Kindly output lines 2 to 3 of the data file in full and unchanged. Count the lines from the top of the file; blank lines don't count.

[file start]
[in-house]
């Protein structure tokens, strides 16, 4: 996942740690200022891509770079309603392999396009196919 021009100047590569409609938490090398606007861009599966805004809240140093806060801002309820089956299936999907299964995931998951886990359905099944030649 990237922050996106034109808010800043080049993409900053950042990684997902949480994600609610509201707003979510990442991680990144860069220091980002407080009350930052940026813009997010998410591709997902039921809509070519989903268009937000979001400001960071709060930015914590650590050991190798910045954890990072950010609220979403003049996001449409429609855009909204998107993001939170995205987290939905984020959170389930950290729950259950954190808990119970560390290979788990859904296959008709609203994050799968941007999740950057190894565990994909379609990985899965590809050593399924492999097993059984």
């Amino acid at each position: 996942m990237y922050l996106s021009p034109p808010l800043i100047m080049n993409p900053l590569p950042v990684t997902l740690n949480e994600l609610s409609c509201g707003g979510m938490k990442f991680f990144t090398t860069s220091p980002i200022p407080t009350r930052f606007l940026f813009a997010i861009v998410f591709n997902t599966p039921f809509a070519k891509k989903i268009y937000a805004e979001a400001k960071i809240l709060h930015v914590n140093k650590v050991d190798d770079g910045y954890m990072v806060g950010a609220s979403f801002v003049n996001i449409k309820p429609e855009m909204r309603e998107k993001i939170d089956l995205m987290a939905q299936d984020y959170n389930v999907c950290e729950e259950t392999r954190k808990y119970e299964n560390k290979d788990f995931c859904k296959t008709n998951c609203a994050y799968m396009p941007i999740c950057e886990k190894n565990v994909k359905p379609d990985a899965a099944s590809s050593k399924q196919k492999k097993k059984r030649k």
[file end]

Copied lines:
């Protein structure tokens, strides 16, 4: 996942740690200022891509770079309603392999396009196919 021009100047590569409609938490090398606007861009599966805004809240140093806060801002309820089956299936999907299964995931998951886990359905099944030649 990237922050996106034109808010800043080049993409900053950042990684997902949480994600609610509201707003979510990442991680990144860069220091980002407080009350930052940026813009997010998410591709997902039921809509070519989903268009937000979001400001960071709060930015914590650590050991190798910045954890990072950010609220979403003049996001449409429609855009909204998107993001939170995205987290939905984020959170389930950290729950259950954190808990119970560390290979788990859904296959008709609203994050799968941007999740950057190894565990994909379609990985899965590809050593399924492999097993059984």
């Amino acid at each position: 996942m990237y922050l996106s021009p034109p808010l800043i100047m080049n993409p900053l590569p950042v990684t997902l740690n949480e994600l609610s409609c509201g707003g979510m938490k990442f991680f990144t090398t860069s220091p980002i200022p407080t009350r930052f606007l940026f813009a997010i861009v998410f591709n997902t599966p039921f809509a070519k891509k989903i268009y937000a805004e979001a400001k960071i809240l709060h930015v914590n140093k650590v050991d190798d770079g910045y954890m990072v806060g950010a609220s979403f801002v003049n996001i449409k309820p429609e855009m909204r309603e998107k993001i939170d089956l995205m987290a939905q299936d984020y959170n389930v999907c950290e729950e259950t392999r954190k808990y119970e299964n560390k290979d788990f995931c859904k296959t008709n998951c609203a994050y799968m396009p941007i999740c950057e886990k190894n565990v994909k359905p379609d990985a899965a099944s590809s050593k399924q196919k492999k097993k059984r030649k």